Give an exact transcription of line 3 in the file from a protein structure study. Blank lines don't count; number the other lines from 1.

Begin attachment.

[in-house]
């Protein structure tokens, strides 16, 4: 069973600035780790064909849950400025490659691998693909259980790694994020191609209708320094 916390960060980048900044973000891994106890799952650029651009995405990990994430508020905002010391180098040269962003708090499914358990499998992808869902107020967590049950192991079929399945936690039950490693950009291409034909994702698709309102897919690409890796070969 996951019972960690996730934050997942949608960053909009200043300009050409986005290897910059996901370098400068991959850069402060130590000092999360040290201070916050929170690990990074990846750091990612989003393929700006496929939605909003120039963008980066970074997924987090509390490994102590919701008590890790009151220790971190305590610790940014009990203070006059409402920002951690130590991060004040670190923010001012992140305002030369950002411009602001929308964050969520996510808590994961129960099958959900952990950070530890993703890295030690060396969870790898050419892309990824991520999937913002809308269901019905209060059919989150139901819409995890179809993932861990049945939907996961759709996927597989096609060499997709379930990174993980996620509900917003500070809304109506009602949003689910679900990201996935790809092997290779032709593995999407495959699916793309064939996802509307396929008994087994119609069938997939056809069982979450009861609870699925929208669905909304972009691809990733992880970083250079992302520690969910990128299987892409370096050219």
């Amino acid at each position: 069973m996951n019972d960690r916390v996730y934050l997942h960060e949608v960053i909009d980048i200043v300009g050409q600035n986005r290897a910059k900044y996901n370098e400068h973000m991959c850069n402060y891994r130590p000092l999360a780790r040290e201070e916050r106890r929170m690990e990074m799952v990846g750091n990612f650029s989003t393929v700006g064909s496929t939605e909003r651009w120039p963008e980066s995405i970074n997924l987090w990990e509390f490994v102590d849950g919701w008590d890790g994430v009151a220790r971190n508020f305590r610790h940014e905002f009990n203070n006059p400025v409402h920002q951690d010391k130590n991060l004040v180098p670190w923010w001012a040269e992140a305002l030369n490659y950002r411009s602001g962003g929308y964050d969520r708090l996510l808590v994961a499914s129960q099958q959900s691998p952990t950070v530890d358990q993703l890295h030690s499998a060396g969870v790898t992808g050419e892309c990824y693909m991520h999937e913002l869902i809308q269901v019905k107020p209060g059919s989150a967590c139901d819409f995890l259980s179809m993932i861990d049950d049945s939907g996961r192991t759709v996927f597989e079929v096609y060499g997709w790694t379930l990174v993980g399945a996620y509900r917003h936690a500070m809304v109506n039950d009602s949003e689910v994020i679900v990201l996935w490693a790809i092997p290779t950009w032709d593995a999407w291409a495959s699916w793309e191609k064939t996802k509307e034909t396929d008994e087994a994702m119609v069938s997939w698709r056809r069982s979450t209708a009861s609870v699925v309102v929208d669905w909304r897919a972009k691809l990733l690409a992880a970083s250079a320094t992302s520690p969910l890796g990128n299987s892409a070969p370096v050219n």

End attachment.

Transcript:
């Amino acid at each position: 069973m996951n019972d960690r916390v996730y934050l997942h960060e949608v960053i909009d980048i200043v300009g050409q600035n986005r290897a910059k900044y996901n370098e400068h973000m991959c850069n402060y891994r130590p000092l999360a780790r040290e201070e916050r106890r929170m690990e990074m799952v990846g750091n990612f650029s989003t393929v700006g064909s496929t939605e909003r651009w120039p963008e980066s995405i970074n997924l987090w990990e509390f490994v102590d849950g919701w008590d890790g994430v009151a220790r971190n508020f305590r610790h940014e905002f009990n203070n006059p400025v409402h920002q951690d010391k130590n991060l004040v180098p670190w923010w001012a040269e992140a305002l030369n490659y950002r411009s602001g962003g929308y964050d969520r708090l996510l808590v994961a499914s129960q099958q959900s691998p952990t950070v530890d358990q993703l890295h030690s499998a060396g969870v790898t992808g050419e892309c990824y693909m991520h999937e913002l869902i809308q269901v019905k107020p209060g059919s989150a967590c139901d819409f995890l259980s179809m993932i861990d049950d049945s939907g996961r192991t759709v996927f597989e079929v096609y060499g997709w790694t379930l990174v993980g399945a996620y509900r917003h936690a500070m809304v109506n039950d009602s949003e689910v994020i679900v990201l996935w490693a790809i092997p290779t950009w032709d593995a999407w291409a495959s699916w793309e191609k064939t996802k509307e034909t396929d008994e087994a994702m119609v069938s997939w698709r056809r069982s979450t209708a009861s609870v699925v309102v929208d669905w909304r897919a972009k691809l990733l690409a992880a970083s250079a320094t992302s520690p969910l890796g990128n299987s892409a070969p370096v050219n």